Saint Peter's Square
24th World Youth Day
Sunday, 5 April 2009
Dear Brothers and Sisters,
Dear Young People,
Together with a growing multitude of pilgrims, Jesus had gone up to Jerusalem for the Passover. In the final stage of the journey, near Jericho, he had healed blind Bartimaeus, who called upon him as Son of David, pleading for mercy. Now – having received his sight – he had gratefully joined the group of pilgrims. At the gates of Jerusalem, when Jesus sat upon a donkey, an animal symbolizing the Davidic kingship, there spontaneously arose among the pilgrims the joyful conviction: It is He, the Son of David! Accordingly, they greet Jesus with the messianic acclamation: “Blessed is he who comes in the name of the Lord”, and they add: “Blessed is the kingdom of our father David that is coming! Hosanna in the highest!” (Mk 11:9f.). We do not know exactly what the enthusiastic pilgrims imagined the coming kingdom of David would be like. But what about us, have we truly understood the message of Jesus, the Son of David? Have we grasped what is meant by the Kingdom of which He speaks during his interrogation with Pilate? Do we understand what it means to say that this Kingdom is not of this world? Or would we actually prefer that it were of this world?
In Saint John’s Gospel, after the account of the entry into Jerusalem, there follows a series of sayings in which Jesus explains the essential content of this new kind of Kingdom. On a first reading of these texts, we can distinguish three different images of the Kingdom in which the same mystery is reflected in a number of different ways. John recounts, first of all, that during the feast there were some Greeks among the pilgrims who “wanted to adore God” (cf. 12:20). Let us note the fact that the true intention of these pilgrims was to adore God. This corresponds perfectly to what Jesus says on the occasion of the cleansing of the Temple: “My house shall be called a house of prayer for all the nations” (Mk 11:17). The true purpose of the pilgrimage must be that of encountering God; adoring him, and thus rightly ordering the fundamental relationship of our life. The Greeks are searching for God, their lives are a journey towards God. Now, through the two Greek-speaking Apostles, Philip and Andrew, they convey this request to the Lord: “We wish to see Jesus” (Jn 12:21). These are stirring words. Dear friends, we have gathered here for the same reason: we wish to see Jesus. With this end in view, thousands of young people travelled to Sydney last year. No doubt they will have had many different expectations in making this pilgrimage. But the essential objective was this: we wish to see Jesus.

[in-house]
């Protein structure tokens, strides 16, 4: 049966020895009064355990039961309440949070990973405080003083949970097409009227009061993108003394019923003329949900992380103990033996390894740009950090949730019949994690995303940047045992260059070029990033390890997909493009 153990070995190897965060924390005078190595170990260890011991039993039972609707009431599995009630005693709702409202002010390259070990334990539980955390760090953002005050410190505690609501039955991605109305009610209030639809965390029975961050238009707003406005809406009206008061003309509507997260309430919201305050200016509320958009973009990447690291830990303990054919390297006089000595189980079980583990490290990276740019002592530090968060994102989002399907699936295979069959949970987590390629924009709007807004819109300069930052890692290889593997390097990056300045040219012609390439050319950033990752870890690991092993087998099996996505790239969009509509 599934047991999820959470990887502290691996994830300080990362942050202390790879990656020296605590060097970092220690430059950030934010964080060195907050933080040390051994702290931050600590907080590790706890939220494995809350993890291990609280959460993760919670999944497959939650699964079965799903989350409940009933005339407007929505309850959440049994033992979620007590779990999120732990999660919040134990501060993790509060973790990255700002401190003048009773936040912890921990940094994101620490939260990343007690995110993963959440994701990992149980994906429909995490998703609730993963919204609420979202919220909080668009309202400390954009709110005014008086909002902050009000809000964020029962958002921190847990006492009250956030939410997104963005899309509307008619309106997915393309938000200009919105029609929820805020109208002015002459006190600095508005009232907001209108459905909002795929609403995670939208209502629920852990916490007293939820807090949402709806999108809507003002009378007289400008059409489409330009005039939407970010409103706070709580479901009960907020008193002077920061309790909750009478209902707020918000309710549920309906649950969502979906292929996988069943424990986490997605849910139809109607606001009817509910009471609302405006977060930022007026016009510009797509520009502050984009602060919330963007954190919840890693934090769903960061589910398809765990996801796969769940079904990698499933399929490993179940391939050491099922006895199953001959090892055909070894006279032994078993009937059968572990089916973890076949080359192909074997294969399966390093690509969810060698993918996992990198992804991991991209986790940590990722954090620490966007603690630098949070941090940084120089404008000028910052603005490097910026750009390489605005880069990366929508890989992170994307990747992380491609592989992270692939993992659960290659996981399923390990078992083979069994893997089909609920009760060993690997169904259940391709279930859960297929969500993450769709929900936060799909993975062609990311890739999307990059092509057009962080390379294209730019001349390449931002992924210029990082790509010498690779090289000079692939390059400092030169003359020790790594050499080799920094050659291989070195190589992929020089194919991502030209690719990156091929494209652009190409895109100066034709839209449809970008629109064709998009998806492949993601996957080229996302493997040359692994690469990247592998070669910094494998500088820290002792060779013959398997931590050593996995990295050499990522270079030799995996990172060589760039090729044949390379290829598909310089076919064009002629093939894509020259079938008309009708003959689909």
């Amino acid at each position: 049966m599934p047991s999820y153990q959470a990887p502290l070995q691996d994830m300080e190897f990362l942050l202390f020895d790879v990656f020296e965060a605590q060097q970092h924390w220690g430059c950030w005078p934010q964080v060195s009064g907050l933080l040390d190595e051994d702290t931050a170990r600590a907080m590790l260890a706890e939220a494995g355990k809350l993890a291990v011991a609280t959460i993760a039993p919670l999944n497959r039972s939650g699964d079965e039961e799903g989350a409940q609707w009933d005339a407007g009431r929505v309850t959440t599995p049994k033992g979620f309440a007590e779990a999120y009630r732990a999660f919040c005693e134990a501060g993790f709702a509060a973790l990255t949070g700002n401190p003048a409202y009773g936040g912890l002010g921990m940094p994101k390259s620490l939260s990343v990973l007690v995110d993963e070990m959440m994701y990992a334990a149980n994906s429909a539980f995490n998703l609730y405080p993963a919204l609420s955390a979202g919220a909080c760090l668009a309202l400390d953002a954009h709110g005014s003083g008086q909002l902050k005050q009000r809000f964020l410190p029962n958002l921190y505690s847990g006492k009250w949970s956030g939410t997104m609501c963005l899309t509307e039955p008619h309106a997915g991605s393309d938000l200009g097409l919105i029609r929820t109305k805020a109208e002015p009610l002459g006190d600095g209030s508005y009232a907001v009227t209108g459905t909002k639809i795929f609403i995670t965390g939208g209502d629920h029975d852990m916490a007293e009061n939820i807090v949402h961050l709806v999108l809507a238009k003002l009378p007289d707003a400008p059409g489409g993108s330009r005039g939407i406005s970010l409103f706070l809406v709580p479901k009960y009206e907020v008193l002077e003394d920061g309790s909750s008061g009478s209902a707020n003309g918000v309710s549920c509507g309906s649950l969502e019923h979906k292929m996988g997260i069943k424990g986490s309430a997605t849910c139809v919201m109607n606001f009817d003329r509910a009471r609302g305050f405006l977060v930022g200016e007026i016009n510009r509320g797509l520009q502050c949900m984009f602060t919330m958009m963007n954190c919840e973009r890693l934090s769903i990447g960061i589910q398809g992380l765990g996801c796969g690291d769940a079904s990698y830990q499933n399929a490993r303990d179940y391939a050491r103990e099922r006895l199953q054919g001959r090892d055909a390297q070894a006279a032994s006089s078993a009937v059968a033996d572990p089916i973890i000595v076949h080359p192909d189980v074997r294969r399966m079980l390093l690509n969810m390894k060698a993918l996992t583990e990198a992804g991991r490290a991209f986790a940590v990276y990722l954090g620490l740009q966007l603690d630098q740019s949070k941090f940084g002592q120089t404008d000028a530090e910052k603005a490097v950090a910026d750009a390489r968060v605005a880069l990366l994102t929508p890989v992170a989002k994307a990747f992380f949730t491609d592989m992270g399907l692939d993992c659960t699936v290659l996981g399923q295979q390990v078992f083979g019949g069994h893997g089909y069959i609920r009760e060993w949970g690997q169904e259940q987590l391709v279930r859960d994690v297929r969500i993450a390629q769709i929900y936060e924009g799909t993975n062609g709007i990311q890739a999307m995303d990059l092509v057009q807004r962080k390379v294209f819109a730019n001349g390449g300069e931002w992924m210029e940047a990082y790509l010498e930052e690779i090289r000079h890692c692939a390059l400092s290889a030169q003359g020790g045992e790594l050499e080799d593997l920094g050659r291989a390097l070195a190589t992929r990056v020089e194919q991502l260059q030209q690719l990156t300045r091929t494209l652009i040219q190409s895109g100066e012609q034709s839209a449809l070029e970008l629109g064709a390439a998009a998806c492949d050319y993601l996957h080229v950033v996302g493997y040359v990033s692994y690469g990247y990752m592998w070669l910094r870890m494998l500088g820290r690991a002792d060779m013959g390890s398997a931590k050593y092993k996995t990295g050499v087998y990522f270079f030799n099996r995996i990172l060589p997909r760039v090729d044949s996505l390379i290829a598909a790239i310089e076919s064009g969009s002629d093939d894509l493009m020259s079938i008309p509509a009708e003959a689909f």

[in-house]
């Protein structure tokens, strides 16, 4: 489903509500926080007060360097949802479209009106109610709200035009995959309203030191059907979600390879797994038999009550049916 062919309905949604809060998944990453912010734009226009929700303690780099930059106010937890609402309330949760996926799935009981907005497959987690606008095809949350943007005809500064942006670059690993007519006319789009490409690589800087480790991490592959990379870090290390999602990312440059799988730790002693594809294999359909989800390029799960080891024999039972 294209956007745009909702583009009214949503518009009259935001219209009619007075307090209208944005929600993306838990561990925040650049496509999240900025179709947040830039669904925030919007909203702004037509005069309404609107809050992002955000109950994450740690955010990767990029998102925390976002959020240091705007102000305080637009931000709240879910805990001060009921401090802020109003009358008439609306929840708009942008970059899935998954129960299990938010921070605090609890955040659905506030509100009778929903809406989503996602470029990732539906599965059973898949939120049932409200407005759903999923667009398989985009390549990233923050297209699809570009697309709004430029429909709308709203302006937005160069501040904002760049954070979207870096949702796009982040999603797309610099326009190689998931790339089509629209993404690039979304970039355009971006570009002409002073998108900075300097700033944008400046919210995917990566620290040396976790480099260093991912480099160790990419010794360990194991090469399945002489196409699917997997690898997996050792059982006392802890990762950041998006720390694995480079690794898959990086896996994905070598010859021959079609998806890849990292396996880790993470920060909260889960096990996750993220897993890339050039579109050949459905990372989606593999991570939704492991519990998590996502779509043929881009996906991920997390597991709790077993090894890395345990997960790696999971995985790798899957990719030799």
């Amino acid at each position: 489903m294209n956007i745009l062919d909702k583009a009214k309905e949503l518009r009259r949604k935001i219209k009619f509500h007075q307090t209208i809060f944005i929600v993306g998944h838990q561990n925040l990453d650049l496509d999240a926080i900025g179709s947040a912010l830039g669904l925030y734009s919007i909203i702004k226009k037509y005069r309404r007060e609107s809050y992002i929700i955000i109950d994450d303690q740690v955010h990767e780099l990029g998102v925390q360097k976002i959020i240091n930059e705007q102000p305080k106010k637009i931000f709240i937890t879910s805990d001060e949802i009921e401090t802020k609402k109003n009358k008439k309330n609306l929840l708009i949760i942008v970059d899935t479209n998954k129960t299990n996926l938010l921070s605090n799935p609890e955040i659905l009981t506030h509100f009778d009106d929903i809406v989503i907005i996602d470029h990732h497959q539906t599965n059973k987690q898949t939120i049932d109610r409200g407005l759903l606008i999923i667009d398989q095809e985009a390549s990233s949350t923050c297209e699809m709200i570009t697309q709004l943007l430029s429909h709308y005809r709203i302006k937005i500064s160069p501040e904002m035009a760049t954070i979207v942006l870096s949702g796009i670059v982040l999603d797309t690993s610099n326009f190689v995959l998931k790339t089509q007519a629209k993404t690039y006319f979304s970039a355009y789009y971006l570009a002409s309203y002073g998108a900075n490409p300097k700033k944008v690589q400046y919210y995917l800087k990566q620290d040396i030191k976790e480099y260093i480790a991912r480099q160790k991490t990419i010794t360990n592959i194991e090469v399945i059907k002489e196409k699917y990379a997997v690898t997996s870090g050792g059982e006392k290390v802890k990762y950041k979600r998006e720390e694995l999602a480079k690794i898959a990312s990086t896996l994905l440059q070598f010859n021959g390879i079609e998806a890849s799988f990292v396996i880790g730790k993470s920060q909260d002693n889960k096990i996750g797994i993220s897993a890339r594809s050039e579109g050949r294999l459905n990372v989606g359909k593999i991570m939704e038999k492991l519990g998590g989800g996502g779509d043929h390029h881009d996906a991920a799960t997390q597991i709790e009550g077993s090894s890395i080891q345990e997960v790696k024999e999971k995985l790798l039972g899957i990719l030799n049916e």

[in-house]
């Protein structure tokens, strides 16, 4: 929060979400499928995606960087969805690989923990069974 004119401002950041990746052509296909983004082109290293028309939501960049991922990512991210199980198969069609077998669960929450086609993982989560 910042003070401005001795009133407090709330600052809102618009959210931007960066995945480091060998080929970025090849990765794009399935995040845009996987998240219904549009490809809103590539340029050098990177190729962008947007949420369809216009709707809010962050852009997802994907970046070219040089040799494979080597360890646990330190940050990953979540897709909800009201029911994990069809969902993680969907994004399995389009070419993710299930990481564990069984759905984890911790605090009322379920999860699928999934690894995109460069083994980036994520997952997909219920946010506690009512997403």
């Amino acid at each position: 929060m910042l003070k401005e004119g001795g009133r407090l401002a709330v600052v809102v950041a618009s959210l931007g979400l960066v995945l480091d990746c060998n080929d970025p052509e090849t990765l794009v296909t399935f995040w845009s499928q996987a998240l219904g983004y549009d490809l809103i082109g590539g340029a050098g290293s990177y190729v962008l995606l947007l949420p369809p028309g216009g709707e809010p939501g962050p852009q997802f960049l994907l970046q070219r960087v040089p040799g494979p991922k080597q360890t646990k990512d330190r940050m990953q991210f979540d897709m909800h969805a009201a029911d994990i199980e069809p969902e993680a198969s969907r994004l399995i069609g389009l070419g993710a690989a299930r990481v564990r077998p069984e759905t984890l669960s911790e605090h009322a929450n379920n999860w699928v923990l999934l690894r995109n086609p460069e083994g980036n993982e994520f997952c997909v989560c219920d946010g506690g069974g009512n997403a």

Concerning this request, what did Jesus say and do at the time? It does not emerge clearly from the Gospel whether any meeting took place between those Greeks and Jesus. Jesus takes a much longer view. The essence of his response to those people’s request is this: “Unless a grain of wheat falls into the earth and dies, it remains alone; but if it dies, it bears much fruit” (Jn 12:24). In other words: what matters here is not a brief conversation with one or two people who then return home. I will come, like a grain of wheat that has died and is risen, in a manner that is totally new and beyond the limits of the moment, to encounter the world of the Greeks. Through the resurrection, Jesus surpasses the limits of space and time. As the Risen One, he is journeying towards the vast horizon of the world and of history. Yes indeed, as the Risen One he goes to the Greeks and speaks with them, he shows himself to them in such a way that they who are far away become near, and it is in their language, in their culture, that his word is carried forward in a new way and understood in a new way – his Kingdom comes. Thus we can recognize two essential characteristics of this Kingdom. The first is that it comes by way of the cross. Since Jesus gives himself completely, then as the Risen One he can belong to all and become present to all. In the holy Eucharist, we receive the fruit of the grain of wheat that died, the multiplication of the loaves that continues to the end of the world and throughout all time. The second characteristic is this: his Kingdom is universal. The ancient hope of Israel is fulfilled: this Davidic kingship no longer has boundaries. It extends “from sea to sea” – as the prophet Zechariah says (9:10) – in other words, it embraces the whole world. Yet this is possible only because it is not a kingship of political power, but is based solely on the free adherence of love – a love which, for its part, is a response to the love of Jesus Christ who gave himself for all. I think that above all we must learn these two things over and over again – universality and catholicity. This means that no-one can propose himself, his culture, his generation and his world as an absolute. It means that we all have to accept one another, renouncing something of ourselves. Universality includes the mystery of the cross – going beyond ourselves, obeying the communal word of Jesus Christ in the communal Church. Universality is always a transcending of ourselves, a renunciation of something that is ours. Universality and the cross go together. Only thus is peace created.